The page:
5-car Turnpike pileup resulted in ‘just’ moderate injuries
July 11, 2012
The New Jersey Turnpike is a common scene for car accidents. Thousands of vehicles travel across the roadway on a daily basis, which is why accidents are bound to happen often involving more than one vehicle. Two out of three traffic lanes were closed down early on Monday morning, stalling traffic for miles near Edison when five vehicles were involved in a collision.
The accident occurred during the morning commute shortly before 5 a.m. According to state officers that responded to the accident report, it occurred near mile-marker 85.5 in the northbound lane. Four people were taken to local hospitals; three of those injured were children.
The officer who oversaw the accident clean-up and investigation said that while the injuries required hospitalization, “they were just moderate injuries, nothing life-threatening.” He then went on to talk about how the two lanes were closed for about an hour during the investigation.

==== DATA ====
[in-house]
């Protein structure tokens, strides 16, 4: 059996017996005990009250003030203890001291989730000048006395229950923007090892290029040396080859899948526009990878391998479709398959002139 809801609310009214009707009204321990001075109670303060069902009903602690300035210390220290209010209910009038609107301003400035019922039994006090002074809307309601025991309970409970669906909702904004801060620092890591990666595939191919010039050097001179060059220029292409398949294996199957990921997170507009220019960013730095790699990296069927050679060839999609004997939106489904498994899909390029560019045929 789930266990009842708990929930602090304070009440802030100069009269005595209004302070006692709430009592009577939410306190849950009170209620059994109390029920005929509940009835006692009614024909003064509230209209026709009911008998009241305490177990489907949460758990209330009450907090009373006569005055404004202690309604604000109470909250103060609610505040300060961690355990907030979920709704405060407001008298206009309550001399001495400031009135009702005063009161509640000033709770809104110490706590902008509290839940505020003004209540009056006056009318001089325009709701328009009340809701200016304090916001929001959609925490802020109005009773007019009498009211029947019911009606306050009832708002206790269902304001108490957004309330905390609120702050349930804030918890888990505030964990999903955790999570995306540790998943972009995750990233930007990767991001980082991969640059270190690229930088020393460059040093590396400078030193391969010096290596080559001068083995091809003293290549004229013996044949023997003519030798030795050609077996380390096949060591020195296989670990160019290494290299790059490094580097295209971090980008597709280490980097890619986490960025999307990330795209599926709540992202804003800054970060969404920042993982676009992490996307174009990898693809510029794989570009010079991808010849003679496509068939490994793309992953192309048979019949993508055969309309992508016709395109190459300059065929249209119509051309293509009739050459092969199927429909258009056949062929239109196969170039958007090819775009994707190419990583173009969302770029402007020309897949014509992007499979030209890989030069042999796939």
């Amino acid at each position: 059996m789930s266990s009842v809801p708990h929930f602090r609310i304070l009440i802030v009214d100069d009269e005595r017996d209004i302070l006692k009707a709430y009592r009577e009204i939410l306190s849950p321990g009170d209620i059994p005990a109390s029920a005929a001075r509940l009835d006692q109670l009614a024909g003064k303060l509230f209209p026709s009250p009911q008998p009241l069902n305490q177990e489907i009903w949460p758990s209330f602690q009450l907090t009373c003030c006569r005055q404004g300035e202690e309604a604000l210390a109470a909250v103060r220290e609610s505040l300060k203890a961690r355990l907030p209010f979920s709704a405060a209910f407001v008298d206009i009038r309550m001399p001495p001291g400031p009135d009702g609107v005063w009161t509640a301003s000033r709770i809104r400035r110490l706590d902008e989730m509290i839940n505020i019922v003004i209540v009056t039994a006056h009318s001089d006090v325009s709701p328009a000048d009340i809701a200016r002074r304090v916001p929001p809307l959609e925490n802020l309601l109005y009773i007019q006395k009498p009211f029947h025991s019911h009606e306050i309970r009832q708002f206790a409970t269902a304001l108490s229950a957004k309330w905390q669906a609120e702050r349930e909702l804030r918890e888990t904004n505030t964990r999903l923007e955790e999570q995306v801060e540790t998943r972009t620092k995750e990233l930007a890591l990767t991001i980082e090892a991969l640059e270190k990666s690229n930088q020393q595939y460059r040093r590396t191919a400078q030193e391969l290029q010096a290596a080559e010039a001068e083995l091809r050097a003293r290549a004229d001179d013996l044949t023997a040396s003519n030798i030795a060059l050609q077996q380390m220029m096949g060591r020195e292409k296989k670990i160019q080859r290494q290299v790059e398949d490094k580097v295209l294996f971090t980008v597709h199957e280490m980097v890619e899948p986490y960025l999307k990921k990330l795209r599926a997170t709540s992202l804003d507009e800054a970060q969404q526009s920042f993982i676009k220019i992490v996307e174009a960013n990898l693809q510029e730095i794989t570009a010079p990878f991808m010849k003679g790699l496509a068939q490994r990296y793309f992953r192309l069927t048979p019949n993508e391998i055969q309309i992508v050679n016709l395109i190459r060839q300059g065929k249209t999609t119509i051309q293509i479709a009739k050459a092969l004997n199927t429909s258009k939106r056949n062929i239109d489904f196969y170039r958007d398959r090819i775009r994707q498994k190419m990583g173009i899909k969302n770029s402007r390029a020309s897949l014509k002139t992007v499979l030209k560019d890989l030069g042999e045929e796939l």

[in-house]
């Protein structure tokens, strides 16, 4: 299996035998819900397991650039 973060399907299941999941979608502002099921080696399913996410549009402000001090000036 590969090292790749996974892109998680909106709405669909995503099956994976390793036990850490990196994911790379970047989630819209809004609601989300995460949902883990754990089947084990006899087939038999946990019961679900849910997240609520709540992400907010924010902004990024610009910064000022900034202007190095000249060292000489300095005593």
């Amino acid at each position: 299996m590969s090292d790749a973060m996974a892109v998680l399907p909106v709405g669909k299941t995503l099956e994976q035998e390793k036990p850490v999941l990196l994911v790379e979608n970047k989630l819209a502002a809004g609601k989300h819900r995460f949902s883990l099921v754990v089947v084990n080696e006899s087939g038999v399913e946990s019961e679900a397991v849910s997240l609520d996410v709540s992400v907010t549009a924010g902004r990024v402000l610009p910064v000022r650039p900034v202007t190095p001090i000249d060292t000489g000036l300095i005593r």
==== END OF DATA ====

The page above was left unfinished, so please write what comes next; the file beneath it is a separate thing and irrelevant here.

Accident reports such as these easily become white noise. They seem to blend into each other, and when we hear that injuries were “non-life threatening” they are easy to dismiss. But what injuries does that description cover?
The term non-life threatening simply means that there was a high probability that the injuries would not result in death. However, that description still includes many head injuries that could result in permanent brain damage, spinal injuries that could result in paralysis and cuts that could mean disfiguring scars or even amputations. If any one of those injuries occur, it may grab a reader’s attention and help them understand what personal injury compensation is all about.
Source: nj.com, “Five-car Turnpike crash in Edison closes lanes for an hour,” Seth Augenstein, July 9, 2012